2004’s Resident Evil 4 introduced a major paradigm shift with its third-person, over-the-shoulder camera and action-oriented combat system. While it has held up incredibly well, the controls for aiming and general movement feel clunky by today’s standards. 2023’s Resident Evil 4 modernises the well-aged formula by using the tight controls and shooting mechanics from the recent Resident Evil 2 and 3 remakes, while continuing to refine the series’ enduring loop of combat, exploration, puzzle-solving and resource management. You’ll be sneaking around, solving puzzles and shooting Ganado far easier than in the original thanks to precise aiming and gunplay, and a camera that snaps to position when you need it to. Not to mention agonizing over what weapons and items to keep in your limited inventory space.

After a haunting opening montage that recaps Leon’s RE2 nightmares, you’re let loose to rush, sneak or kill your way through the Las Plagas threat in a linear map with plenty of back-tracking encouraged to find valuable side distractions. The village is a more open setting than the labyrinthe that was Resident Evil 2’s Raccoon City Police Department, and as a result provides a satisfying mix of secrets to discover, resources to gather, intense firefights to survive, and isolated jump scares to dread. Each bit of ground won feels well earned, unpredictable and entertaining thanks to the many new ways both you and your enemies can kill each other.

This wouldn’t be a proper remake without the introduction of new combat options. Instead of QTE events, knives are used as an instant takedown and defensive crutch against handsy Ganado, and you can use it to parry otherwise fatal blows via a well-timed button press (even chainsaws, to my great surprise and amusement), though this usually degrades your knife far faster than through regular use in combat. The new Bolt Thrower weapon is my personal favourite addition, empowering Leon to stealthily shoot crossbow bolts into infected heads and save on precious ammunition.

Of course, you can still go loud; in a test save, I bought the SMG early to spray hordes of infected with glee, and attached mines to my Bolt Thrower to turn them into explosive projectiles capable of major damage. Being a survival-horror game, however, ammo and crafting materials remain scarce, and a durability meter for your knives puts a limit on how much you can rely on killing to progress. Sometimes, you have to run to conserve health and resources and fight another day.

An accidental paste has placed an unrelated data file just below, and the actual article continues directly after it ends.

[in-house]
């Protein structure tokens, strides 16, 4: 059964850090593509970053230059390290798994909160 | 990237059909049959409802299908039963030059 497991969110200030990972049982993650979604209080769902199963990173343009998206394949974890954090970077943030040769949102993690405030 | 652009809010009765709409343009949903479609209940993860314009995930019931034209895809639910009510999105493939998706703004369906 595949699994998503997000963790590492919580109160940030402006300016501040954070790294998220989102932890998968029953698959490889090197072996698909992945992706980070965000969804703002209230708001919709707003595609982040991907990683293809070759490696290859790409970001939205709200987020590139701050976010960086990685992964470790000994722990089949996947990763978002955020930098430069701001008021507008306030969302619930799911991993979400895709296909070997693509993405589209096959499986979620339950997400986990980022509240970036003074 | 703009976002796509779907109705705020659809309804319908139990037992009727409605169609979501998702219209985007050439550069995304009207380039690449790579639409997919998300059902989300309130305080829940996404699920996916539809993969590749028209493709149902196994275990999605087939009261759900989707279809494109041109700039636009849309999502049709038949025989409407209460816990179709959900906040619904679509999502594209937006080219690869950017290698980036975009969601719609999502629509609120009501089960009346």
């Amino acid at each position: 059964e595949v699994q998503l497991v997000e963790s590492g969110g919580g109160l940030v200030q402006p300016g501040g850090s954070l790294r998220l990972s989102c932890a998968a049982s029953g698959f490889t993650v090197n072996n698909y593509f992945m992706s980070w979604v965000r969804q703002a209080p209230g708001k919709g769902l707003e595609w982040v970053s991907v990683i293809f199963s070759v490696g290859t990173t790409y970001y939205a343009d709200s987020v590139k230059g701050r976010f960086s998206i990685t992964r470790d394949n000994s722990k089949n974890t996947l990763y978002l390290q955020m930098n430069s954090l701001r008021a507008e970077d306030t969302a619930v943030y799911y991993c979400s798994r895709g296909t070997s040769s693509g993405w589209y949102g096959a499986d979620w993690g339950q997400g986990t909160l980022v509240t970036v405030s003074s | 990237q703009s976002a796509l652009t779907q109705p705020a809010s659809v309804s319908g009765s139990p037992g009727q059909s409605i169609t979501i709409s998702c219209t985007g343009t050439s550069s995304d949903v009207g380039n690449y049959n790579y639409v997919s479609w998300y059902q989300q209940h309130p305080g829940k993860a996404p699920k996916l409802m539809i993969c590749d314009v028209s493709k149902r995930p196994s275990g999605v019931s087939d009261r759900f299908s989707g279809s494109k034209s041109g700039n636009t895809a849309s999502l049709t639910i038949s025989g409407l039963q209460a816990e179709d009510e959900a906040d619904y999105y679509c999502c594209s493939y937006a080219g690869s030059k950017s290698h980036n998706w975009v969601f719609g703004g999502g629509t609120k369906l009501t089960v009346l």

Remember having to babysit Ashley in the original? One great change in the remake is the ability to have Ashley (who also no longer has health but now gets incapacitated) switch between following you closely or hanging back with the click of a button, helping greatly with keeping track of where she is.

Though of course, with how unpredictable the Ganado are, your timing of the command needs to be sharp. True to the series, every fight is a puzzle, and each enemy an obstacle which you must keep track of and weigh the worth of killing.

Like Resident Evil 2 Remake before it, the new Resident Evil 4 elevates the presentation and threat of the Las Plagas parasite into something that truly conveys its alien grotesqueness and terrifying presence. Los Ganado relentlessly run after you, open doors, and duck and weave to force you to take decisive action. They stalk Leon and Ashley with zero sense of self-preservation, often killing each other during close-quarters combat just to get to the front of the pack (which can be used to your advantage). Some bum-rush Leon with pitchforks, others throw axes from afar, and even more hold Leon down to help others finish him off. The amount of ways they can attack and even kill Leon provides an adrenaline inducing challenge to dispatch foes without being overwhelmed.

Most of this behaviour was conveyed in the original game, but now when the Plagas transform or die, the full extent of the parasite is much more exposed, wriggling around on the ground or breaching their way through human heads and torsos in the most disturbing way possible. The Plagas are bloody scary to face down, and the improved graphical detail in the remake adds to the feeling of Leon’s utter loss for words at what kind of threat he’s dealing with.